Tuesday’s relatively brief Porter County Board of Commissioners meeting to
sign off on establishing new grant funds for physical enhancements to Sunset
Hill Farm County Park triggered the board’s response to the Porter County
Parks Foundation president’s objections to building the new animal shelter
Last week when it was announced that the Foundation had three months ago
renewed a Conservation Reserve Program with the United States Department of
Agriculture for ten years, Foundation president Dave Yeager said putting a
shelter on the Foundation’s parcel along near U.S. 6 would “jeopardize” the
organization’s non-profit status and chided the Commissioners for not doing
their “due diligence” on the land before proposing to build the new shelter
at that spot.
Yeager also said the traffic noises from U.S. 6 would agitate the dogs,
which would disturb neighboring residents with barks and howls.
County Commissioner President John Evans, R-North, on Tuesday rejected
Yeager’s lack of diligence criticism saying the intent of his board was to
follow “the chain of command,” by first going to the County Park Board with
their plans to gain its support and then have them take the concept to the
“We did not in any way try to supersede the Foundation,” said Evans.
Evans and fellow County Commissioner Laura Shurr Blaney, D-South, presented
plans to the Park Board at their meeting two weeks ago where they said the
conversation went “terrific” with one member, Craig Kenworthy, speaking in
support of the proposal.
Blaney said the Commissioners went to the park board to see what interest
the members had in the proposal. She said the Commissioners eyed Sunset Hill
Park because it has high visibility and is centrally located based on county
Evans said he does not “believe it to be true whatsoever” that a shelter
would invalidate the non-profits’ status since Foundation receives federal
tax money through the CRP program. Participating in the program, the
Foundation receives a little more than $3,000 a year by agreeing not to
alter the land, such as farming, except for purposes of environmental
Blaney questioned Yeager’s comment that the Foundation would have to pay
money back to the USDA if it the land. She said it might not lose anything
since the renewed term for the CRP does not start until October 1.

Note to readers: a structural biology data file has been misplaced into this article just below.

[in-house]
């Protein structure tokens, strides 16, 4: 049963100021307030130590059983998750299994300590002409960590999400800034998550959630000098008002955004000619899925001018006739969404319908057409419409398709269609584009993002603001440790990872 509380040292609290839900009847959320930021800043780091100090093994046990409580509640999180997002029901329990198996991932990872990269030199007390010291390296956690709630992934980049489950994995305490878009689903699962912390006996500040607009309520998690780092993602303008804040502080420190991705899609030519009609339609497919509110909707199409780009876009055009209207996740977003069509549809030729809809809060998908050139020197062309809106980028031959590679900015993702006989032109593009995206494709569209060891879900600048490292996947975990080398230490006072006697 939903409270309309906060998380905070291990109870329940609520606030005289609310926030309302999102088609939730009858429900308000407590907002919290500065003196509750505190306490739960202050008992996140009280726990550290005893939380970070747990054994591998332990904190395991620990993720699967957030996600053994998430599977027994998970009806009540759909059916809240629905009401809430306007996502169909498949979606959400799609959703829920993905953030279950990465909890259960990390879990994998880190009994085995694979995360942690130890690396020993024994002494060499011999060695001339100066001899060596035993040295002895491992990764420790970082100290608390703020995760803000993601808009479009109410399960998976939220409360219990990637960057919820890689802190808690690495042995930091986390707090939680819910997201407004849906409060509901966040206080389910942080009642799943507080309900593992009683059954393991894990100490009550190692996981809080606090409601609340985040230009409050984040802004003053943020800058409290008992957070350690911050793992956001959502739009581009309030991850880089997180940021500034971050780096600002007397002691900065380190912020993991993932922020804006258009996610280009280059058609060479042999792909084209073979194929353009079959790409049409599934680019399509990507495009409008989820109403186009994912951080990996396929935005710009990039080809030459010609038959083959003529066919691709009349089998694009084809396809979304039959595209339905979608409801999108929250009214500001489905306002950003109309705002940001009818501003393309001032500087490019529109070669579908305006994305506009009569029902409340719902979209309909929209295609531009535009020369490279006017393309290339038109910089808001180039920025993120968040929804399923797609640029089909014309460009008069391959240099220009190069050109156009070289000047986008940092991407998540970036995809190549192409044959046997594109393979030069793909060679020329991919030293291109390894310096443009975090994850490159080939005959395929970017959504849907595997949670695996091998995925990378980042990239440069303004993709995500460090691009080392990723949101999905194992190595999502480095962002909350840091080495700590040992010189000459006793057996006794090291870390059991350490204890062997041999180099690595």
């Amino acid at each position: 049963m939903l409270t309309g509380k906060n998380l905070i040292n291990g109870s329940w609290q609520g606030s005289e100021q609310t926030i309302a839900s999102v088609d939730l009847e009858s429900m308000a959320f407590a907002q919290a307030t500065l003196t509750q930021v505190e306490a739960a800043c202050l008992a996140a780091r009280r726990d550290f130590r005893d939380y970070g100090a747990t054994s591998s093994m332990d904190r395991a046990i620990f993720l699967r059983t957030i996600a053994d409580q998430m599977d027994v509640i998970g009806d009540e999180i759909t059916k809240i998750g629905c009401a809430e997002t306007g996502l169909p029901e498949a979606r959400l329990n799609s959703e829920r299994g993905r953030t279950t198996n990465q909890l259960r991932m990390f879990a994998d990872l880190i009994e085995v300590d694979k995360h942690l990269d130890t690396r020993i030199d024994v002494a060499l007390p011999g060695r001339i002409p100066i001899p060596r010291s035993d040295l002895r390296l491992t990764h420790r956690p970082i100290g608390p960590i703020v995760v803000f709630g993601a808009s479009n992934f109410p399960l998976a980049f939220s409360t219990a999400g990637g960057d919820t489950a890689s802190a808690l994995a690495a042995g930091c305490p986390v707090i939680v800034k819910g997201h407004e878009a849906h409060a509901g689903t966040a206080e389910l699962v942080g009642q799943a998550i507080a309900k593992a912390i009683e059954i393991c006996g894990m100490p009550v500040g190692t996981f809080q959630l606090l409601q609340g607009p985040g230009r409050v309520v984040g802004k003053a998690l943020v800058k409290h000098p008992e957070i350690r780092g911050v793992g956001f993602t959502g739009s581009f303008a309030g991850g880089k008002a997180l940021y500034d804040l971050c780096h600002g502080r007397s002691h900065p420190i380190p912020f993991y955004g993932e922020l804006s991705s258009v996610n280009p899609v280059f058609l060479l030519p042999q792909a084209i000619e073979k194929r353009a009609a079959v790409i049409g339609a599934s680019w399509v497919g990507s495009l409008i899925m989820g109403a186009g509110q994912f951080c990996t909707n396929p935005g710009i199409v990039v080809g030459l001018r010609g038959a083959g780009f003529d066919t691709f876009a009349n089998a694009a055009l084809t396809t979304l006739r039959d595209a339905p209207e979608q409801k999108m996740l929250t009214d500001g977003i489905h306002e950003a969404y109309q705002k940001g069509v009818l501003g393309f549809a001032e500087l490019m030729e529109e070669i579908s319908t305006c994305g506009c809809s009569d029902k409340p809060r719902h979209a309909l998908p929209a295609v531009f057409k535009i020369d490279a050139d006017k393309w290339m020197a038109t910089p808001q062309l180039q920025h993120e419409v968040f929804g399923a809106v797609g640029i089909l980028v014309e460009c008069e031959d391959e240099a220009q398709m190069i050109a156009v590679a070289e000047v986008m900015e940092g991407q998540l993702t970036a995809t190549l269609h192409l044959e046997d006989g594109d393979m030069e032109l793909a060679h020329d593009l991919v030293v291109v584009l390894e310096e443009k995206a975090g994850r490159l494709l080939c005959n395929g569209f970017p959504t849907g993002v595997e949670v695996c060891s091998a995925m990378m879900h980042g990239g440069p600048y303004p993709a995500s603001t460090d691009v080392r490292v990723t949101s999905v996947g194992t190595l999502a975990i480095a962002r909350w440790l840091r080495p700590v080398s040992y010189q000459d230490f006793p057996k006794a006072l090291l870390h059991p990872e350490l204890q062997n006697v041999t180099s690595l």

If any legal opinion is issued that turning over land for the Shelter would
violate the non-profits’ status then the Commissioners will put the proposal
aside, Blaney said.
Park Board attorney David Hollenbeck, who was in attendance for second
reading on the ordinances to establish the parks grants, told the
Commissioners that he would not be the counsel to give that opinion.
The Commissioners also said the prospective shelter would be built of “state
of the art” materials so sounds would not permeate the walls of the
Evans mentioned that an online petition through the Shelter’s Facebook page
in support of the Shelter at Sunset Hill Farm has garnered more than 900
signatures since last week and claims an opposing petition has secured only
“Clearly a majority of county residents do support the Shelter being there,”
As issues and rumors have caused rifts among the public, Evans and Blaney
said they hope Parks Foundation can hear the proposal based strictly on its
Blaney said she spoke with Yeager and will be discussing the plan with Parks
Foundation members during a meeting Thursday at 2 p.m. in the County
Administration Building, which will be open to the public.
Ken Blaney exits Expo Center
Also on Tuesday, Evans announced that the Commissioners have accepted the
resignation of current Expo Interim Director Ken Blaney and are currently
taking applications for a successor.
Blaney took over operations after former manager Brian Schafer took another
job in August 2012.
Evans lauded Blaney on many processes he implemented at the facility located
at northeast corner of Ind. 49 and Division Rd. including reducing the
annual budget by $80,000 eliminating duplicating items and inefficiencies,
remodeled the kitchen to commercial grade making it more attractive to
renters, increased bookings, set up new sale and profit software, cleaned up
“clutter” in the ledger books, and introduced modern pay methods such as
credit card processing.
“We want to extend our gratitude to Ken for all the work he has done,” Evans
said. Current Expo employees will help operations during the transition
Commissioner Blaney, Ken’s wife, said her husband decided to step down as
his private home improvement business is receiving more work. The Blaneys
co-own One Guy with Tools.
Gary Airport Board appointment
In other business, the Commissioners announced the appointment of Dr. Tom
Cavanaugh to the newly reformed Gary/Chicago International Airport Authority
Changes to the seven-member board were made by state lawmakers this past
year as consulting costs approved by the outgoing board continued to
increase and projects for expansion stalled. Legislation called for an
entire overhaul of the board with Porter County keeping its one seat.
Cavanaugh is a retired Valparaiso orthodontist who has 53 years of
experience as an airline and helicopter pilot and last year was awarded the
Wright Brothers Master Pilot Award from the Federal Aviation Administration.
He replaces former airport authority board member Nicole Thorne who had been
appointed by the Commissioners in January.
Evans said Cavanaugh “will do an excellent job for Porter County” and
expressed optimism that the airport will succeed in being an economic driver
for the region.
Also, the Commissioners talked with Sheriff David Lain about funding the new
medical contract for the rest of the year with money already in assorted
sheriff’s budgets. Lain said he will ask the County Council for transfers to